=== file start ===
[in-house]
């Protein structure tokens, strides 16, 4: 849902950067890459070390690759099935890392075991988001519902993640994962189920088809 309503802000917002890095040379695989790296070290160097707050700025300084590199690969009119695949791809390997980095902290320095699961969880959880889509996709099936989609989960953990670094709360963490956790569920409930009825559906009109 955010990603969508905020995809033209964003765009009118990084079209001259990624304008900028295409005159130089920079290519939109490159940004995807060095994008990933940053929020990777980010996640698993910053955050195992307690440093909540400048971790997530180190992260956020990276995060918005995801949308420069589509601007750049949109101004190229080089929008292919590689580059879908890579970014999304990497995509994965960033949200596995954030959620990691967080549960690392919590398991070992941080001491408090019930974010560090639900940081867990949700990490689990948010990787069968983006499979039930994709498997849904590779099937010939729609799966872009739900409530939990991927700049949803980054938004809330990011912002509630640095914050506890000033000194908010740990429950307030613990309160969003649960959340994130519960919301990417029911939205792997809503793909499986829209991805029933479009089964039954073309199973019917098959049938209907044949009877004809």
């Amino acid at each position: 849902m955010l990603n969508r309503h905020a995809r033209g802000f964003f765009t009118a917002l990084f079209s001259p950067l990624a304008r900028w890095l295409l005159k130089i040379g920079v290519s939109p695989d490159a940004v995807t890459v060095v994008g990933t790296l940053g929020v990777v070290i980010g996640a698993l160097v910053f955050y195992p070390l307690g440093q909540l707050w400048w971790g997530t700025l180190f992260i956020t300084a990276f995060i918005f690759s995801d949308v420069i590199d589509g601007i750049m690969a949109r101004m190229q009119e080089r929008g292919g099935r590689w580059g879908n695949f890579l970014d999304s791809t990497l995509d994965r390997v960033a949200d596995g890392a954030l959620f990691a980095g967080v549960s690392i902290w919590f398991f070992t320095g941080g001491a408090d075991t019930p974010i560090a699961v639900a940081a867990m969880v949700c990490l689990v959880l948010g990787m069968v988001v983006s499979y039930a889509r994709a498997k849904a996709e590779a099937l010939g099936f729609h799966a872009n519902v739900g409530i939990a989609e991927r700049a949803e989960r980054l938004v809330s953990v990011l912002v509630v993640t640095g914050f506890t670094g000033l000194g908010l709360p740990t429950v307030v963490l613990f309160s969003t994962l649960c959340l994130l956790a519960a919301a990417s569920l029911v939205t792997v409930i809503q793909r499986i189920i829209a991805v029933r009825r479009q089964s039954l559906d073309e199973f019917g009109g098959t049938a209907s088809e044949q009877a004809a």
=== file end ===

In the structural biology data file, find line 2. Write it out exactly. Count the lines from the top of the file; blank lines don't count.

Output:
């Protein structure tokens, strides 16, 4: 849902950067890459070390690759099935890392075991988001519902993640994962189920088809 309503802000917002890095040379695989790296070290160097707050700025300084590199690969009119695949791809390997980095902290320095699961969880959880889509996709099936989609989960953990670094709360963490956790569920409930009825559906009109 955010990603969508905020995809033209964003765009009118990084079209001259990624304008900028295409005159130089920079290519939109490159940004995807060095994008990933940053929020990777980010996640698993910053955050195992307690440093909540400048971790997530180190992260956020990276995060918005995801949308420069589509601007750049949109101004190229080089929008292919590689580059879908890579970014999304990497995509994965960033949200596995954030959620990691967080549960690392919590398991070992941080001491408090019930974010560090639900940081867990949700990490689990948010990787069968983006499979039930994709498997849904590779099937010939729609799966872009739900409530939990991927700049949803980054938004809330990011912002509630640095914050506890000033000194908010740990429950307030613990309160969003649960959340994130519960919301990417029911939205792997809503793909499986829209991805029933479009089964039954073309199973019917098959049938209907044949009877004809």